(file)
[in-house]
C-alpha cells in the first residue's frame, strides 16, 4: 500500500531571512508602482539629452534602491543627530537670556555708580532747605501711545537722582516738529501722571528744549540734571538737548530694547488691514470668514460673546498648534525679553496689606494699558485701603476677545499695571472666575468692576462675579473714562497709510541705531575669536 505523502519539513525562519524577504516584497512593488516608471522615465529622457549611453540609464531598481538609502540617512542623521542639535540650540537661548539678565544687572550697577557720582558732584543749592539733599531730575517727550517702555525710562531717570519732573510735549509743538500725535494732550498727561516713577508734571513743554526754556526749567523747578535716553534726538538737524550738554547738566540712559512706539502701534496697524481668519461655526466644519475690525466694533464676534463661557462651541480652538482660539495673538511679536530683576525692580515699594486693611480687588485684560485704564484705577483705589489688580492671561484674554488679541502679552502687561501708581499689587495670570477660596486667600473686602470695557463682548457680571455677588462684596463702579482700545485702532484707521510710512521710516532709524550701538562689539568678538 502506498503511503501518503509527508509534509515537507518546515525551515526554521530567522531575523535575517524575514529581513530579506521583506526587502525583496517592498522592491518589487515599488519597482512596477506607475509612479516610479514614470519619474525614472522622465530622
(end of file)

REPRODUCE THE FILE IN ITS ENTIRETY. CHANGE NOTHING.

[in-house]
C-alpha cells in the first residue's frame, strides 16, 4: 500500500531571512508602482539629452534602491543627530537670556555708580532747605501711545537722582516738529501722571528744549540734571538737548530694547488691514470668514460673546498648534525679553496689606494699558485701603476677545499695571472666575468692576462675579473714562497709510541705531575669536 505523502519539513525562519524577504516584497512593488516608471522615465529622457549611453540609464531598481538609502540617512542623521542639535540650540537661548539678565544687572550697577557720582558732584543749592539733599531730575517727550517702555525710562531717570519732573510735549509743538500725535494732550498727561516713577508734571513743554526754556526749567523747578535716553534726538538737524550738554547738566540712559512706539502701534496697524481668519461655526466644519475690525466694533464676534463661557462651541480652538482660539495673538511679536530683576525692580515699594486693611480687588485684560485704564484705577483705589489688580492671561484674554488679541502679552502687561501708581499689587495670570477660596486667600473686602470695557463682548457680571455677588462684596463702579482700545485702532484707521510710512521710516532709524550701538562689539568678538 502506498503511503501518503509527508509534509515537507518546515525551515526554521530567522531575523535575517524575514529581513530579506521583506526587502525583496517592498522592491518589487515599488519597482512596477506607475509612479516610479514614470519619474525614472522622465530622